On The Banks Of Plum Creek ( Chapter 40)
On The Banks Of Plum Creek
Laura Ingalls Wilder
Pa went early to do the chores that evening, and Jack went with him, staying close to his heels. Jack did not intend to lose sight of Pa again.
They came in, cold and snowy. Pa stamped the snow from his feet and hung his old coat with his cap on the nail by the lean-to door. “The wind is rising again,” he said. “We will have another blizzard before morning.”
“Just so you are here, Charles, I don’t care how much it storms,” said Ma.
Jack lay down contentedly and Pa sat warming his hands by the stove.
“Laura,” he said, “if you’ll bring me the fiddle-box I’ll play you a tune.”
Laura brought the fiddle-box to him. Pa tuned the fiddle and rosined the bow, and then while Ma cooked supper he filled the house with music.
“Oh, Charley he’s a fine young man,
Oh, Charley he’s a dandy!
Charley likes to kiss the girls
And he can do it handy!
“I don’t want none of your weevily wheat,
“I don’t want none of your barley,
I want fine flour in half an hour,
To bake a cake for Charley!”
Pa’s voice rollicked with the rollicking tune, and Carrie laughed and clapped her hands, and Laura’s feet were dancing.
Then the fiddle changed the tune and Pa began to sing about sweet Lily Dale.
“’Twas a calm, still night,
And the moon’s pale light
Shone soft o’er hill and vale…”
Pa glanced at Ma, busy at the stove, while Mary and Laura sat listening, and the fiddle slipped into frolicking up and down with his voice.
“Mary put the dishes on,
The dishes on, the dishes on,
Mary put the dishes on,
We’ll all take tea!”
“And what shall I do, Pa?” Laura cried, while Mary ran to get the plates and cups from the cupboard. The fiddle and Pa kept singing, down all the steps they had just gone up.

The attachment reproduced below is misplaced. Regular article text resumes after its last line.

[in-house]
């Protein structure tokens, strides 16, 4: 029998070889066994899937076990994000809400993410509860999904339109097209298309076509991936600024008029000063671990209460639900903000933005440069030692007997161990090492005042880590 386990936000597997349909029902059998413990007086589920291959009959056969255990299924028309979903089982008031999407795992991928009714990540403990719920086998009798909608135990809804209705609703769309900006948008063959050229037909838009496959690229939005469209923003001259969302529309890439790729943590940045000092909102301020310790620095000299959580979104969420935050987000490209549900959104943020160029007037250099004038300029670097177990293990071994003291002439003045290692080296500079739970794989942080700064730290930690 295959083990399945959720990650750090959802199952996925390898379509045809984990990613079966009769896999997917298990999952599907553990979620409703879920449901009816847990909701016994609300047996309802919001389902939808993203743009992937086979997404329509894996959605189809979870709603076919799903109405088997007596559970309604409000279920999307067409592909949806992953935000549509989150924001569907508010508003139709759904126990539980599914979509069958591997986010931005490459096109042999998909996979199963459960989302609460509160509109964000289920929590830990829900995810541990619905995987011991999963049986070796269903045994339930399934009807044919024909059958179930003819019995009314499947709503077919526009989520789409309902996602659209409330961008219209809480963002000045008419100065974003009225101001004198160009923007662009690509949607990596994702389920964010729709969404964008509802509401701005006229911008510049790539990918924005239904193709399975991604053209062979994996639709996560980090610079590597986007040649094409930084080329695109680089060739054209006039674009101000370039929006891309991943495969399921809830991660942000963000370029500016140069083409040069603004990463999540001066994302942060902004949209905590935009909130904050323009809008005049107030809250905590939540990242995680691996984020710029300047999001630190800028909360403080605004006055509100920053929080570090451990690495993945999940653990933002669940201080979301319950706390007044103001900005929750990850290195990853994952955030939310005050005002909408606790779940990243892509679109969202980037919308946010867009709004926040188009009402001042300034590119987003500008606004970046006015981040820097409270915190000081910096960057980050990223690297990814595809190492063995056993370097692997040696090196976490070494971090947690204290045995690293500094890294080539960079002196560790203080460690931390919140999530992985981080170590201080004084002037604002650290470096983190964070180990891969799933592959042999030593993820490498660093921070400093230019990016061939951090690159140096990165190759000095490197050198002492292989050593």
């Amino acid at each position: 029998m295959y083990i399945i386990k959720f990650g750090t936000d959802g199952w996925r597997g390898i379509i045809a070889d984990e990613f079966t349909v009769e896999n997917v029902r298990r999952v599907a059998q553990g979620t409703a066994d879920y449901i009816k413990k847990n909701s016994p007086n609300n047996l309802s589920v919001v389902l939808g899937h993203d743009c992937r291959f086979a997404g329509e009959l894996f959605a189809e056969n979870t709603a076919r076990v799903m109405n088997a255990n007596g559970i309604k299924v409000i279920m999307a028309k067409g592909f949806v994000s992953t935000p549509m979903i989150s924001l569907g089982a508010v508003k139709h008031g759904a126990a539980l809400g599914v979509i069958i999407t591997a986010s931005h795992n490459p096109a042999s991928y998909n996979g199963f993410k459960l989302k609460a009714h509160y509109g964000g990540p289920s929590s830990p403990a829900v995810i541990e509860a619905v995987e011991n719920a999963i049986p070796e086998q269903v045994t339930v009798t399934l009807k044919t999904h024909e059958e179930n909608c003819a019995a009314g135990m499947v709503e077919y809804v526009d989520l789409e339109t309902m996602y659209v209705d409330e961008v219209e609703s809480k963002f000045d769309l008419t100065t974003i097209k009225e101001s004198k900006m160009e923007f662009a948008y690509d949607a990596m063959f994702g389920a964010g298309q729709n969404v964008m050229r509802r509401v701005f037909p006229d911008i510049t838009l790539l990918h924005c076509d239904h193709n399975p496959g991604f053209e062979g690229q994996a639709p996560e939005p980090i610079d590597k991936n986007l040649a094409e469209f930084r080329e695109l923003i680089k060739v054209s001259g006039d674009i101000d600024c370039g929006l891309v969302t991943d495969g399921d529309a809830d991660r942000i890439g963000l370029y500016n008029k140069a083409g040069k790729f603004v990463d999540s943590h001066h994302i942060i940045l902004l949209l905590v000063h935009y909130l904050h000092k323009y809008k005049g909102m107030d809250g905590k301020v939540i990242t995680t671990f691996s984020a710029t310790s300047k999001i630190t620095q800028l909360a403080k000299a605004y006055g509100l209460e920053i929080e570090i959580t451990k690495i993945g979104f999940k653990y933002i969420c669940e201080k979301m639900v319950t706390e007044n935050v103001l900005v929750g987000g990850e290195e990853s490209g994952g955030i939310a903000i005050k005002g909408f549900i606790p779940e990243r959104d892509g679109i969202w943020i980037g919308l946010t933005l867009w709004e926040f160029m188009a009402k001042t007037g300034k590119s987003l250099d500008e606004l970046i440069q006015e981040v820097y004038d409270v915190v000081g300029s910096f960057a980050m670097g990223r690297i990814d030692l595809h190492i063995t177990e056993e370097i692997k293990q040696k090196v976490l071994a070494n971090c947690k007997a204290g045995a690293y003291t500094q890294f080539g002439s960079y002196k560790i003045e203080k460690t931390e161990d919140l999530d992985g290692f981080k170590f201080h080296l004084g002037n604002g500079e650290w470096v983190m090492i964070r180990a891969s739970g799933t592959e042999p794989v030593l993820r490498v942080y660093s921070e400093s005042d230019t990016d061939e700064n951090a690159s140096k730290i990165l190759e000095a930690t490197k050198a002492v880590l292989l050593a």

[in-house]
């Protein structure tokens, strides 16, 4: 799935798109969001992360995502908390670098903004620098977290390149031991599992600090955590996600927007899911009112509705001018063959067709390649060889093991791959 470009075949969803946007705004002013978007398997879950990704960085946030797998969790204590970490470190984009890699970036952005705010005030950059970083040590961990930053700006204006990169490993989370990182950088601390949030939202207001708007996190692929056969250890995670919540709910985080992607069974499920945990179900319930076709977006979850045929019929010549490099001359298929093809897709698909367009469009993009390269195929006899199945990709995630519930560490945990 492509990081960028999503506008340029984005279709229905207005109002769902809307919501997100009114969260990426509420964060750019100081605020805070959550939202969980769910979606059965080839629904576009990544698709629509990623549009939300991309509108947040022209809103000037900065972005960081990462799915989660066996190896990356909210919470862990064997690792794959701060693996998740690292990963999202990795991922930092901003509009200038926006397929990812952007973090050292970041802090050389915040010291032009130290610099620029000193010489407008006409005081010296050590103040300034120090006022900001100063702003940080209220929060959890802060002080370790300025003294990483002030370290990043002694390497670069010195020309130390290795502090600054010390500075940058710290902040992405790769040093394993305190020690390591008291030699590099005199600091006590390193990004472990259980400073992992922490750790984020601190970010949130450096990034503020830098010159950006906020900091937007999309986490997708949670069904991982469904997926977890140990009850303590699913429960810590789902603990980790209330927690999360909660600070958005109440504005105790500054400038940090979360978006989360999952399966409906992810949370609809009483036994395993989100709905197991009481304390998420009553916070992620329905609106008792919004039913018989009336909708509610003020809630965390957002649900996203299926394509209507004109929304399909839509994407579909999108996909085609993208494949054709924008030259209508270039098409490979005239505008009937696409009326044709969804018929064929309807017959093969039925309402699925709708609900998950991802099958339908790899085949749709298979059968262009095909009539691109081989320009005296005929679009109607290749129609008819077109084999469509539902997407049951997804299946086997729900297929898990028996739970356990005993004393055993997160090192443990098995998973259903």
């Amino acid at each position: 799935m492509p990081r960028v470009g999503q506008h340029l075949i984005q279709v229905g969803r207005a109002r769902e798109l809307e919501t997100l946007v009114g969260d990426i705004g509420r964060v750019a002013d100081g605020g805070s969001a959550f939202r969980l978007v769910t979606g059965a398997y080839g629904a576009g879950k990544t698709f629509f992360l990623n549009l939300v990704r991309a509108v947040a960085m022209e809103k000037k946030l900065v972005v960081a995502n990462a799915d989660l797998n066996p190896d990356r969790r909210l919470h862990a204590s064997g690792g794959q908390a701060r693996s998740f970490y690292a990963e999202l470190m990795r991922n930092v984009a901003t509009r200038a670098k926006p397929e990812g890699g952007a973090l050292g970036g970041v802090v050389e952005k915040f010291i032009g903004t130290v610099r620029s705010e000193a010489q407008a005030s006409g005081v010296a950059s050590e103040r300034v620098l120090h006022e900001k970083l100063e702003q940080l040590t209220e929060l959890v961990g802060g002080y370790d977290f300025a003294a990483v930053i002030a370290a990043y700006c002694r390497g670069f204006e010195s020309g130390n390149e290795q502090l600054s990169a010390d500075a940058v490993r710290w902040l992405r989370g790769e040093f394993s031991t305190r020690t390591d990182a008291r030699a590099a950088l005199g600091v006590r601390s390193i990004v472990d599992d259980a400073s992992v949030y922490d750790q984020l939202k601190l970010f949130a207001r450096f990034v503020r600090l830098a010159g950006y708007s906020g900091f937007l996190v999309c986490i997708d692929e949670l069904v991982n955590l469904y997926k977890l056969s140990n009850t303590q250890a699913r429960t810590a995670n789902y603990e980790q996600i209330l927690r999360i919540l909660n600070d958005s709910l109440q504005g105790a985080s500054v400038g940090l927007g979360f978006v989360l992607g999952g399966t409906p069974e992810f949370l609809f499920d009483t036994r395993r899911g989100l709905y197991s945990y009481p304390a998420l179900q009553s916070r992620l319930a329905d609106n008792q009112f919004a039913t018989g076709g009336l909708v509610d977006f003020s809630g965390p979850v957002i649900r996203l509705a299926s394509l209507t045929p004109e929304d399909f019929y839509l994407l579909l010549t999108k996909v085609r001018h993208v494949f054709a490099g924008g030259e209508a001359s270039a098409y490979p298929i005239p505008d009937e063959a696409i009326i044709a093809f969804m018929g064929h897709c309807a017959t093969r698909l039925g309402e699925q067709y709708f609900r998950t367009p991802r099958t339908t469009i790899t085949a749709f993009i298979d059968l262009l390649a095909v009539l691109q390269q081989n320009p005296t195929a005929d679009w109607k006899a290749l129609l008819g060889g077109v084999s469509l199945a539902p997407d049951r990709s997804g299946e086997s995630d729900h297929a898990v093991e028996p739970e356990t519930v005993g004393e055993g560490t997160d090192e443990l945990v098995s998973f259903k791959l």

“Laura take them off again,
Off again, off again,
Laura clear the table when
We’ve all gone away!”
So Laura knew that Mary was to set the table for supper and she was to clear away afterward.
The wind was screaming fiercer and louder outside. Snow whirled swish-swishing against the windows. But Pa’s fiddle sang in the warm, lamp-lighted house. The dishes made small clinking sounds as Mary set the table. Carrie rocked herself in the rocking-chair and Ma went gently between the table and the stove. In the middle of the table she set a milk-pan full of beautiful brown baked beans, and now from the oven she took the square baking-pan full of golden corn-bread. The rich brown smell and the sweet golden smell curled deliciously together in the air.
Pa’s fiddle laughed and sang,
“I’m Captain Jinks of the Horse Marines,
I feed my horse on corn and beans
Although ’tis far beyond my means, for
I’m Captain Jinks of the Horse Marines!
I’m Captain of the army!”
Laura patted Jack’s furry smooth forehead and scratched his ears for him, and then with both hands she gave his head a quick, happy squeeze. Everything was so good. Grasshoppers were gone, and next year Pa could harvest the wheat. Tomorrow was Christmas, with oyster stew for dinner. There would be no presents and no candy, but Laura could not think of anything she wanted and she was so glad that the Christmas candy had helped to bring Pa safe home again.
“Supper is ready,” Ma said in her gentle voice.
Pa laid the fiddle in its box. He stood up and looked around at them all. His blue eyes shone at them.
“Look, Caroline,” he said, “how Laura’s eyes are shining.”